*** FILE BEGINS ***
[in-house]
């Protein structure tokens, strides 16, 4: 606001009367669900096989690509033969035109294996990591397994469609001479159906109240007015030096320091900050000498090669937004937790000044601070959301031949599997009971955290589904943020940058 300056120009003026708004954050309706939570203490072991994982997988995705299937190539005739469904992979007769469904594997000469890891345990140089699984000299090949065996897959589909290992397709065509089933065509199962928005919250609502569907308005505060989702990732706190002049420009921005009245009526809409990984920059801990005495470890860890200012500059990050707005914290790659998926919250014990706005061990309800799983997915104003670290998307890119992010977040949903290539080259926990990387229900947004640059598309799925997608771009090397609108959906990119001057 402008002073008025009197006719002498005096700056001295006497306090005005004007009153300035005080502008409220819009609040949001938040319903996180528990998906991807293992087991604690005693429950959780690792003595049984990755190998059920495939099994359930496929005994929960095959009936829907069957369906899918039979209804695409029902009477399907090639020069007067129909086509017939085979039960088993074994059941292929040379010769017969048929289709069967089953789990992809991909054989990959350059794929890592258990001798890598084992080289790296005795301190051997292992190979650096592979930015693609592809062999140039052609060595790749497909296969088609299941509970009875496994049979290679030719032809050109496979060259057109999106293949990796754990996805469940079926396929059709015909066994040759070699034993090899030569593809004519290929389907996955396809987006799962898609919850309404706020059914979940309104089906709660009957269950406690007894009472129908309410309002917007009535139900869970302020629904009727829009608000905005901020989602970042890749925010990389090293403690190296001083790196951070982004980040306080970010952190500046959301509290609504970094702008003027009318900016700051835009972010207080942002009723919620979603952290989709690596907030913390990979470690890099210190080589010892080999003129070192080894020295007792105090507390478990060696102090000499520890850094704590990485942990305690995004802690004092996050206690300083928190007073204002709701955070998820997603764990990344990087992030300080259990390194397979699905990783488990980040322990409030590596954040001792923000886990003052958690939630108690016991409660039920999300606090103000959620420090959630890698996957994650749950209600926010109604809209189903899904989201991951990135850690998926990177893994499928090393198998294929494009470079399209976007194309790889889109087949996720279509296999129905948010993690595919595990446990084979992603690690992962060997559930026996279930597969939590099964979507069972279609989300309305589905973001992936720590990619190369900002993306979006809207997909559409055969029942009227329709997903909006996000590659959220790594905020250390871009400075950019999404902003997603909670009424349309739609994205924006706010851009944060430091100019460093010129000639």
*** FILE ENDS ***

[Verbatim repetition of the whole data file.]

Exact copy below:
[in-house]
């Protein structure tokens, strides 16, 4: 606001009367669900096989690509033969035109294996990591397994469609001479159906109240007015030096320091900050000498090669937004937790000044601070959301031949599997009971955290589904943020940058 300056120009003026708004954050309706939570203490072991994982997988995705299937190539005739469904992979007769469904594997000469890891345990140089699984000299090949065996897959589909290992397709065509089933065509199962928005919250609502569907308005505060989702990732706190002049420009921005009245009526809409990984920059801990005495470890860890200012500059990050707005914290790659998926919250014990706005061990309800799983997915104003670290998307890119992010977040949903290539080259926990990387229900947004640059598309799925997608771009090397609108959906990119001057 402008002073008025009197006719002498005096700056001295006497306090005005004007009153300035005080502008409220819009609040949001938040319903996180528990998906991807293992087991604690005693429950959780690792003595049984990755190998059920495939099994359930496929005994929960095959009936829907069957369906899918039979209804695409029902009477399907090639020069007067129909086509017939085979039960088993074994059941292929040379010769017969048929289709069967089953789990992809991909054989990959350059794929890592258990001798890598084992080289790296005795301190051997292992190979650096592979930015693609592809062999140039052609060595790749497909296969088609299941509970009875496994049979290679030719032809050109496979060259057109999106293949990796754990996805469940079926396929059709015909066994040759070699034993090899030569593809004519290929389907996955396809987006799962898609919850309404706020059914979940309104089906709660009957269950406690007894009472129908309410309002917007009535139900869970302020629904009727829009608000905005901020989602970042890749925010990389090293403690190296001083790196951070982004980040306080970010952190500046959301509290609504970094702008003027009318900016700051835009972010207080942002009723919620979603952290989709690596907030913390990979470690890099210190080589010892080999003129070192080894020295007792105090507390478990060696102090000499520890850094704590990485942990305690995004802690004092996050206690300083928190007073204002709701955070998820997603764990990344990087992030300080259990390194397979699905990783488990980040322990409030590596954040001792923000886990003052958690939630108690016991409660039920999300606090103000959620420090959630890698996957994650749950209600926010109604809209189903899904989201991951990135850690998926990177893994499928090393198998294929494009470079399209976007194309790889889109087949996720279509296999129905948010993690595919595990446990084979992603690690992962060997559930026996279930597969939590099964979507069972279609989300309305589905973001992936720590990619190369900002993306979006809207997909559409055969029942009227329709997903909006996000590659959220790594905020250390871009400075950019999404902003997603909670009424349309739609994205924006706010851009944060430091100019460093010129000639």